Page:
José Sulaimán

José Sulaimán Chagnón (May 30, 1931 – January 16, 2014) was a Mexican boxing official. He was the president of the World Boxing Council.

José Sulaimán
José Sulaimán
José Sulaimán Chagnón

(1931-05-30)May 30, 1931
DiedJanuary 16, 2014(2014-01-16) (aged 82)
OccupationBoxing official


Sulaimán's father was of Lebanese[1][2] descent and his mother of Syrian[1][2] descent and he was born in Ciudad Victoria, Tamaulipas, Mexico. Sulaimán boxed as an amateur and had served as a trainer, promoter, referee, and judge. However, he was best known as an administrator for more than three decades. At the age of 16, he was on the boxing commission in San Luis Potosí, Mexico. In 1968, he joined the World Boxing Council (WBC) and quickly moved through the ranks. On December 5, 1975, Sulaiman was unanimously elected president of the WBC and had served in that capacity until the time of his death.

Under Sulaiman's leadership, the WBC had instituted many new rules and regulations regarding boxers' safety and welfare. Among the changes was the reduction of world championship bouts from 15 rounds to 12, the official weigh-in taking place 24 hours prior to each bout, the creation of intermediate weight divisions, the creation of the World Medical Congress, the introduction of the attached thumb glove and the funding of brain injury research programs at UCLA. During Sulaiman's tenure, the WBC sanctioned over 1,100 title bouts and 300 boxers won world titles. Truly a worldwide organization, Sulaiman had expanded the WBC's global reach to include 161 affiliated nations.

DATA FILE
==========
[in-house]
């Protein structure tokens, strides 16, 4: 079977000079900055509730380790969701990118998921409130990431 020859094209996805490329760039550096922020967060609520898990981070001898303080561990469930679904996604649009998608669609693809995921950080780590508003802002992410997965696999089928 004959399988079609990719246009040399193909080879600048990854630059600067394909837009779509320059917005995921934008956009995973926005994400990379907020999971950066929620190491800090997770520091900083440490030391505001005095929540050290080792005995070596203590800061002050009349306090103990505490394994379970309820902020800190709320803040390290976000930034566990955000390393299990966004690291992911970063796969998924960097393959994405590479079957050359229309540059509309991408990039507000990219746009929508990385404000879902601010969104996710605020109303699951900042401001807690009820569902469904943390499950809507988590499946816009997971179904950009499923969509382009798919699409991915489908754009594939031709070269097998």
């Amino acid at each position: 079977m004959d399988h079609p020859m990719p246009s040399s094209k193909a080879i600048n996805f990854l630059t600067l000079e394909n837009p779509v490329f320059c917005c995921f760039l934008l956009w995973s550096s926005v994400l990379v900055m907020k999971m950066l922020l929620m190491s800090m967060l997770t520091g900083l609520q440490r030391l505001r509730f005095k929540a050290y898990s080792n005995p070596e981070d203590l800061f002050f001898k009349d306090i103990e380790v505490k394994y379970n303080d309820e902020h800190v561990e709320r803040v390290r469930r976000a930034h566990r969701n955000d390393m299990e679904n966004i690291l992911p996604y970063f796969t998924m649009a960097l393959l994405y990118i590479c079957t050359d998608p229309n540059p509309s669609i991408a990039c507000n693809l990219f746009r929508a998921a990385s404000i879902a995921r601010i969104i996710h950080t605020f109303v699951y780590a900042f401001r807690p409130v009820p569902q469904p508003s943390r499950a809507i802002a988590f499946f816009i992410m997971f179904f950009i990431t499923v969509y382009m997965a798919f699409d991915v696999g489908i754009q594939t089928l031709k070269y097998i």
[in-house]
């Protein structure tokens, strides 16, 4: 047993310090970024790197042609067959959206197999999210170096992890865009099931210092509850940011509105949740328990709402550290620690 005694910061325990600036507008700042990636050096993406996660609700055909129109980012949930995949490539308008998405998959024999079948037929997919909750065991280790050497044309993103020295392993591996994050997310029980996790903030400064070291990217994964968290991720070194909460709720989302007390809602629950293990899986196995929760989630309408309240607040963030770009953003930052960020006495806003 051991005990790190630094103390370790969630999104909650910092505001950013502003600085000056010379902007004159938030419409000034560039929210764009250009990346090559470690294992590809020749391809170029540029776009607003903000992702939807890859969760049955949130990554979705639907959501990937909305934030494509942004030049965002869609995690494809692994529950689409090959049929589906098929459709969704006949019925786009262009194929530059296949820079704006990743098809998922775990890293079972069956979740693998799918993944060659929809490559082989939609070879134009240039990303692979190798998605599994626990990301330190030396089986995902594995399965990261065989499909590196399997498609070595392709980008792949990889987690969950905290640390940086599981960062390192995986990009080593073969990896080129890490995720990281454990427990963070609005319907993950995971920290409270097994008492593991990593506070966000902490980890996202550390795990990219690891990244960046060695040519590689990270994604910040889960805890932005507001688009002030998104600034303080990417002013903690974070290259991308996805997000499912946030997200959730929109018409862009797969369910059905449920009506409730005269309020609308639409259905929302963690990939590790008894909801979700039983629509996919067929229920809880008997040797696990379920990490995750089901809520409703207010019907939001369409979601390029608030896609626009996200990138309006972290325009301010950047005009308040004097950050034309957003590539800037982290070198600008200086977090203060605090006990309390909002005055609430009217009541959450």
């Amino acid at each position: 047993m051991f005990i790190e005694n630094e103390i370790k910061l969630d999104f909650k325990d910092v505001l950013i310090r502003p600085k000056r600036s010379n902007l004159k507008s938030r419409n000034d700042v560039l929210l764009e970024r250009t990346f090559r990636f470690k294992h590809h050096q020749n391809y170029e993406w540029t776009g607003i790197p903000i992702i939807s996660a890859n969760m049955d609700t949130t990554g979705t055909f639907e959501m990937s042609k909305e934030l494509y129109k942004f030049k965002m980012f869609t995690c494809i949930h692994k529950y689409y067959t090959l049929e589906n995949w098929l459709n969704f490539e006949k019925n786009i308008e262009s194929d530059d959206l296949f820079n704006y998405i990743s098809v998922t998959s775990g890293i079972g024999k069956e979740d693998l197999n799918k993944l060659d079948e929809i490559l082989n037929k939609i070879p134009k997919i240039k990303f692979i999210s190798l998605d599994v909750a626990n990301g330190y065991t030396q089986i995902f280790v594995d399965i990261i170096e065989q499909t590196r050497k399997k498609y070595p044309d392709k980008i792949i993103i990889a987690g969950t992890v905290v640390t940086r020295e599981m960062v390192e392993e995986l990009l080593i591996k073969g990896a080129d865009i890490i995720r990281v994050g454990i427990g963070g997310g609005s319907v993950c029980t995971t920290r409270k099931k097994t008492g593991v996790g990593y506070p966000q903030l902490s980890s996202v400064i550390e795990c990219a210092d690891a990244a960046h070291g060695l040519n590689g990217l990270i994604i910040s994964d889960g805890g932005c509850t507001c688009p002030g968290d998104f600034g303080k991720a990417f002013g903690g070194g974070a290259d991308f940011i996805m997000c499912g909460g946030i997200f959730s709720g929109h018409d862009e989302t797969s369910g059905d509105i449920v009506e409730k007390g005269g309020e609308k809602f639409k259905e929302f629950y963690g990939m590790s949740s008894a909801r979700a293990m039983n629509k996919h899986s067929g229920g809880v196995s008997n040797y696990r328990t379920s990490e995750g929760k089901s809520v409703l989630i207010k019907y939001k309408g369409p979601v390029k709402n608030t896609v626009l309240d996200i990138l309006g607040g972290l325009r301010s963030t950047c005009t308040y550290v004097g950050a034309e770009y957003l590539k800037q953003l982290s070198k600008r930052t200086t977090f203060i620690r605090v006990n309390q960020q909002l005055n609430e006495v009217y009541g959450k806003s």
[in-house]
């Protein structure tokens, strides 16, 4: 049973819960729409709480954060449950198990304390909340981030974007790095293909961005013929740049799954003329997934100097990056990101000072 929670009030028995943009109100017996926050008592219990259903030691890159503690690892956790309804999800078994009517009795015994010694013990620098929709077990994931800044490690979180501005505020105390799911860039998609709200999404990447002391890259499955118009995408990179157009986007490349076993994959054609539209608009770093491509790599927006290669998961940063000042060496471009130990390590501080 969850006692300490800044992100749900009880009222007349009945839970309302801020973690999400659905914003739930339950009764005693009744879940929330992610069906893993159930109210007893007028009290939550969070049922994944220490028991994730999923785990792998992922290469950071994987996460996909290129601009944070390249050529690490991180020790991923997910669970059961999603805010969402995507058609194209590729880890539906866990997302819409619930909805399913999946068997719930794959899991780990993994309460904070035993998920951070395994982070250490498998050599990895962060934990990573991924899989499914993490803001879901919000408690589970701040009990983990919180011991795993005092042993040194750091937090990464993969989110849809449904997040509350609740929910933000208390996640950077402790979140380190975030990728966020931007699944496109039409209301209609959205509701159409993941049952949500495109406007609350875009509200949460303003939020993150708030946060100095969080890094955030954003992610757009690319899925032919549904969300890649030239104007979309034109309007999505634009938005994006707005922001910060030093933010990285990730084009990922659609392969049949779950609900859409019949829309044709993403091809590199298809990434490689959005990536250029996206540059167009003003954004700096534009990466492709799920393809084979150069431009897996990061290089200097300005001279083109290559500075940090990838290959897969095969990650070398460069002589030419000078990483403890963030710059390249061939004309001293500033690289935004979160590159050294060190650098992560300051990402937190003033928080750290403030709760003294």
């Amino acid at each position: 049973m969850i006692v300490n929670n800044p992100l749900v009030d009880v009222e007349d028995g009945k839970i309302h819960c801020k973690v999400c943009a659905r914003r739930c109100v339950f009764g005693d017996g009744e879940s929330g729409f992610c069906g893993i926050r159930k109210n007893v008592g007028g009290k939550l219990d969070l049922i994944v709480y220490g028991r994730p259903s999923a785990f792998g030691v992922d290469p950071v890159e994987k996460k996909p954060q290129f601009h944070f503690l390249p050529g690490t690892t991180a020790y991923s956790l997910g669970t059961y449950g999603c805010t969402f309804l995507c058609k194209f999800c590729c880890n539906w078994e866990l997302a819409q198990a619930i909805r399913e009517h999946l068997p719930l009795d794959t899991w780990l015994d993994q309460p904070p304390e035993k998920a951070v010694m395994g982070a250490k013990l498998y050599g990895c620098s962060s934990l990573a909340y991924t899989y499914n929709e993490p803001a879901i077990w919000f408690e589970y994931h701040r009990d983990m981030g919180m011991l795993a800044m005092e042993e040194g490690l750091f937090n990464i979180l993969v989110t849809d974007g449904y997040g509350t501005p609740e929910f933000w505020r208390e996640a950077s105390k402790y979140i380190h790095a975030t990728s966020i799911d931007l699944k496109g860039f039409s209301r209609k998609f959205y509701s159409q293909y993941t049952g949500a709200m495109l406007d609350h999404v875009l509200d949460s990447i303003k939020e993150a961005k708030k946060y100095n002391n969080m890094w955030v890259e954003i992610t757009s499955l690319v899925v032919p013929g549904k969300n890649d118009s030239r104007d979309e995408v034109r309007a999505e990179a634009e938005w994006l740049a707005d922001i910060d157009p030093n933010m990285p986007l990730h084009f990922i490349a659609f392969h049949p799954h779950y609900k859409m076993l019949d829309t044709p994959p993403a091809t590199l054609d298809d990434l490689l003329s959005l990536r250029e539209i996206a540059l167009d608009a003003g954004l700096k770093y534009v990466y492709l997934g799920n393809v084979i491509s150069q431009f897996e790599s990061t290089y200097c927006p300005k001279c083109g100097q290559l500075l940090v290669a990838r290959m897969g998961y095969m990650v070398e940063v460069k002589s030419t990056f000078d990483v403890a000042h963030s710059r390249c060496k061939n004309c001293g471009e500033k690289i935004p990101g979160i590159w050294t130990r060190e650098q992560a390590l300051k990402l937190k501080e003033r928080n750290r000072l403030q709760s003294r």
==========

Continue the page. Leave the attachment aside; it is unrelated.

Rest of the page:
Outside of boxing, Sulaiman, who spoke Spanish, English, Arabic, Italian, Portuguese and French, successfully operated a medical supply company in Mexico.

He was inducted into the International Boxing Hall of Fame on June 10, 2007.[3][4]


Sulaiman was also a very controversial figure. Journalist Matthew Hurley wrote, "How he was ever voted into the International Boxing Hall Of Fame is beyond me."[5]

Sulaiman had been accused of corruption numerous times. For example, many in the boxing community had accused the WBC of bending its rules to suit promoter Don King. The journalist Jack Newfield wrote that Sulaiman "became more King's junior partner than his independent regulator."[6] Another journalist, Peter Heller, echoed that comment, writing, "Sulaiman...became little more than an errand boy for Don King." Heller quoted British promoter Mickey Duff as saying, "My complaint is that José Sulaimán is not happy his friend Don King is the biggest promoter in boxing. Sulaiman will only be happy when Don King is the only promoter in boxing."[7]

After Pernell Whitaker lost a controversial decision to Jose Luis Ramirez in 1988, Whitaker's trainer, Lou Duva, called Sulaiman "a thief" and Whitaker's manager, Shelly Finkel, said, "King and Sulaiman fixed the fight, no question about it."[8][9]


Sulaimán died at the age of 82 in Los Angeles on January 16, 2014.[10] He is buried in the Panteón Francés of Mexico City.[2] He was succeeded by his son Mauricio Sulaimán as president of the WBC.


  1. ^ a b Muere Don José Sulaimán
  2. ^ a b c José Sulaimán, presidente del CMB, murió a los 82 años de edad
  3. ^ International Boxing Hall of Fame.
  4. ^ (in Spanish) El Universal
  5. ^ East Side Boxing September 26, 2007.
  6. ^ Newfield, Jack (1995). Only In America. New York, New York: William & Morrow Co. pp. 141. ISBN 0-688-10123-2.
  7. ^ Heller, Peter (1988). Bad Intentions: The Mike Tyson Story. New York, New York: New American Library. pp. 143. ISBN 0-688-10123-2.
  8. ^ Knockout magazine (Fall 1993).
  9. ^ The New York Times December 20, 1990.
  10. ^ "Archived copy". Archived from the original on 2014-02-01. Retrieved 2014-01-17.CS1 maint: archived copy as title (link)

External linksEdit